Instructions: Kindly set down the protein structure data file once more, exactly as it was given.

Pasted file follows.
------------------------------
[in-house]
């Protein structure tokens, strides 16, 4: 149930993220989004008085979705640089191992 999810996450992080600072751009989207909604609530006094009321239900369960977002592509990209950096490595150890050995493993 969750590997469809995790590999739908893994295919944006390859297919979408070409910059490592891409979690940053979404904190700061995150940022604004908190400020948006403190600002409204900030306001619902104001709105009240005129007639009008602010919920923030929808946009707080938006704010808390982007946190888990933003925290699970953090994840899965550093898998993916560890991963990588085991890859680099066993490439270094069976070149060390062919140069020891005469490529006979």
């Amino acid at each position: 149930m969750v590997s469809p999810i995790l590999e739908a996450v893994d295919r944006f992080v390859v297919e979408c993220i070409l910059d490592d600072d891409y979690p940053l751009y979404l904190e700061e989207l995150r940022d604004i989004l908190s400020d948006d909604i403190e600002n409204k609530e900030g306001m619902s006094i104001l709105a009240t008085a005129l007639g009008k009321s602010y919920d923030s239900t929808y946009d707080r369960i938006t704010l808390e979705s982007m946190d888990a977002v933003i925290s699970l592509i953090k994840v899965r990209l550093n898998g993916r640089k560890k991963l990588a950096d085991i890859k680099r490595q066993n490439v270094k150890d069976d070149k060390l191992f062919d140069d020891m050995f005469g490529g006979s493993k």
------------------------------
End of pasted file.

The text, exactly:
[in-house]
């Protein structure tokens, strides 16, 4: 149930993220989004008085979705640089191992 999810996450992080600072751009989207909604609530006094009321239900369960977002592509990209950096490595150890050995493993 969750590997469809995790590999739908893994295919944006390859297919979408070409910059490592891409979690940053979404904190700061995150940022604004908190400020948006403190600002409204900030306001619902104001709105009240005129007639009008602010919920923030929808946009707080938006704010808390982007946190888990933003925290699970953090994840899965550093898998993916560890991963990588085991890859680099066993490439270094069976070149060390062919140069020891005469490529006979």
């Amino acid at each position: 149930m969750v590997s469809p999810i995790l590999e739908a996450v893994d295919r944006f992080v390859v297919e979408c993220i070409l910059d490592d600072d891409y979690p940053l751009y979404l904190e700061e989207l995150r940022d604004i989004l908190s400020d948006d909604i403190e600002n409204k609530e900030g306001m619902s006094i104001l709105a009240t008085a005129l007639g009008k009321s602010y919920d923030s239900t929808y946009d707080r369960i938006t704010l808390e979705s982007m946190d888990a977002v933003i925290s699970l592509i953090k994840v899965r990209l550093n898998g993916r640089k560890k991963l990588a950096d085991i890859k680099r490595q066993n490439v270094k150890d069976d070149k060390l191992f062919d140069d020891m050995f005469g490529g006979s493993k």